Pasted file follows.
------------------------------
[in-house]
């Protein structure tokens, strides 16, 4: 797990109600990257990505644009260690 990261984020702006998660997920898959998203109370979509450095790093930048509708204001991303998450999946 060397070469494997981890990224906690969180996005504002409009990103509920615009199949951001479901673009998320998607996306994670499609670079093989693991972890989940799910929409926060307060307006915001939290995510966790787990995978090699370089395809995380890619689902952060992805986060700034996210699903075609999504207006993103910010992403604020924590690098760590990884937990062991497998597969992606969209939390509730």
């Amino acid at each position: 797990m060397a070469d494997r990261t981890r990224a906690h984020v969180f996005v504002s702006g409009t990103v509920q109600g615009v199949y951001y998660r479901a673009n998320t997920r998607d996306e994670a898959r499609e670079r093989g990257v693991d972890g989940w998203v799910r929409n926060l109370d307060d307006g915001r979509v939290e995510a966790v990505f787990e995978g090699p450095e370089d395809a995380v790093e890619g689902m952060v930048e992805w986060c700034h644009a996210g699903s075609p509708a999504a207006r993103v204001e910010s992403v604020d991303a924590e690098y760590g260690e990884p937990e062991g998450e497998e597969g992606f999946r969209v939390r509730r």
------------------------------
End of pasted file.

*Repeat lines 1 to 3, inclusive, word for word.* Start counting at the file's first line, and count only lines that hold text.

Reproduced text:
[in-house]
């Protein structure tokens, strides 16, 4: 797990109600990257990505644009260690 990261984020702006998660997920898959998203109370979509450095790093930048509708204001991303998450999946 060397070469494997981890990224906690969180996005504002409009990103509920615009199949951001479901673009998320998607996306994670499609670079093989693991972890989940799910929409926060307060307006915001939290995510966790787990995978090699370089395809995380890619689902952060992805986060700034996210699903075609999504207006993103910010992403604020924590690098760590990884937990062991497998597969992606969209939390509730």
């Amino acid at each position: 797990m060397a070469d494997r990261t981890r990224a906690h984020v969180f996005v504002s702006g409009t990103v509920q109600g615009v199949y951001y998660r479901a673009n998320t997920r998607d996306e994670a898959r499609e670079r093989g990257v693991d972890g989940w998203v799910r929409n926060l109370d307060d307006g915001r979509v939290e995510a966790v990505f787990e995978g090699p450095e370089d395809a995380v790093e890619g689902m952060v930048e992805w986060c700034h644009a996210g699903s075609p509708a999504a207006r993103v204001e910010s992403v604020d991303a924590e690098y760590g260690e990884p937990e062991g998450e497998e597969g992606f999946r969209v939390r509730r």